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Greatest Games - Miami-Nebraska 1984
Posted Aug 18, 2011

Miami's Greatest Games: Miami 31...Nebraska 30 January 1, 1984 Orange Bowl

CFN's Greatest Games

Miami 31, Nebraska 30, 1984 Orange

Miami's Greatest Games
- 1984: Miami 31, Nebraska 30 | CFN All-Time Miami Team
- 1989: Miami 27, Notre Dame 10 | 1993: Alabama 34, Miami 13
- 1987: Penn State 14, Miami 10 | 1986: Miami 28, Oklahoma 16
- 1988: Notre Dame 31, Miami 30 | 1984: BC 47, Miami 45
- 1984: Maryland 42, Miami 40 | 1991: Miami 17, Florida St 16
- 1987: Miami 26, Florida St 25 | 2003: Ohio St 31, Miami 24 2OT

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Miami 31...Nebraska 30 January 1, 1984 Orange Bowl

When Super Bowl III was played in the Orange Bowl, the New York Jets came in as decided underdogs against the powerful Baltimore Colts. Joe Namath and the Jets pulled off the upset and the NFL was changed forever as it proved AFL teams could play with the big boys of the NFL.

When the Miami Hurricanes beat Nebraska on New Year's Day in 1984, it was the official kickoff for a shift to the state of Florida speed game of college football, which would be dominant in college football to this day. It wasn't quite Namath guaranteeing a victory, but Miami head coach Howard Schnellenberger quietly said he thought his Hurricanes could win against a team considered among the greatest and most dominant of all-time.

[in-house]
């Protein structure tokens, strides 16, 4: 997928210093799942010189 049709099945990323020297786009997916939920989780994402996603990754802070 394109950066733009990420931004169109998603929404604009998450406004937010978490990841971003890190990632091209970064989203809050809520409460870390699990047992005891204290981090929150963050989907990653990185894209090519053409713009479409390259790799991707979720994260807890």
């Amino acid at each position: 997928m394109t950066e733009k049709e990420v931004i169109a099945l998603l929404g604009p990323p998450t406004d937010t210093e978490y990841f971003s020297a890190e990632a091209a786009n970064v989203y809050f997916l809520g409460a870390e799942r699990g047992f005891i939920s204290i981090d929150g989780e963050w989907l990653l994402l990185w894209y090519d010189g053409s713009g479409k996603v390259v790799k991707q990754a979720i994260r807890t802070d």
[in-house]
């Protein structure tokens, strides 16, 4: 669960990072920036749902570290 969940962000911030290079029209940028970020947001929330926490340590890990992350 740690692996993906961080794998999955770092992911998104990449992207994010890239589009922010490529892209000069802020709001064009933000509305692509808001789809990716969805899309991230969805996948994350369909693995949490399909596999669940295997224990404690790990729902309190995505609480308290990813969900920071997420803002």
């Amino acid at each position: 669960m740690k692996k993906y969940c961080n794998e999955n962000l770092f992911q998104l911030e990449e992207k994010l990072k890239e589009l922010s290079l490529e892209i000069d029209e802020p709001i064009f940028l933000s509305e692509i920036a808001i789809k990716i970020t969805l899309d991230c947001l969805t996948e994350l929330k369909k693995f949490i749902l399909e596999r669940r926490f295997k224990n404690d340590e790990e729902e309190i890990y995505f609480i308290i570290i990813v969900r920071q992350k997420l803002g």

Nebraska head coach Tom Osborne was trying to win his first national title, attempting to get out from under the shadow of former head coach Bob Devaney. Osborne had a wizard at quarterback in Turner Gill, a Heisman Trophy-winning running back in Mike Rozier, the future No. 1 NFL draft pick receiver Irving Fryar, an amazing offensive line led by Dean Steinkuhler, and an aura of invincibility.

The Nebraska Cornhuskers were beyond dominant in 1983.

They began their season beating up defending national champion Penn State 44-6 in the Kickoff Classic. After a 56-20 pummeling of Wyoming, they went into the Metrodome in Minnesota and scored 21 points in each quarter to beat the Gophers 84-13. They punished UCLA 42-10 and Syracuse 63-7 before surviving their only real scare against Oklahoma State, 14-10. They scored 69 against Colorado, 51 at Kansas State, 72 against Iowa State, and 67 against Kansas before beating Marcus Dupree and Oklahoma 28-21.

But for all the Nebraska talent on the field in the Orange Bowl, it would be a 6-5, 205-pound Miami freshman quarterback named Bernie Kosar that would be the star.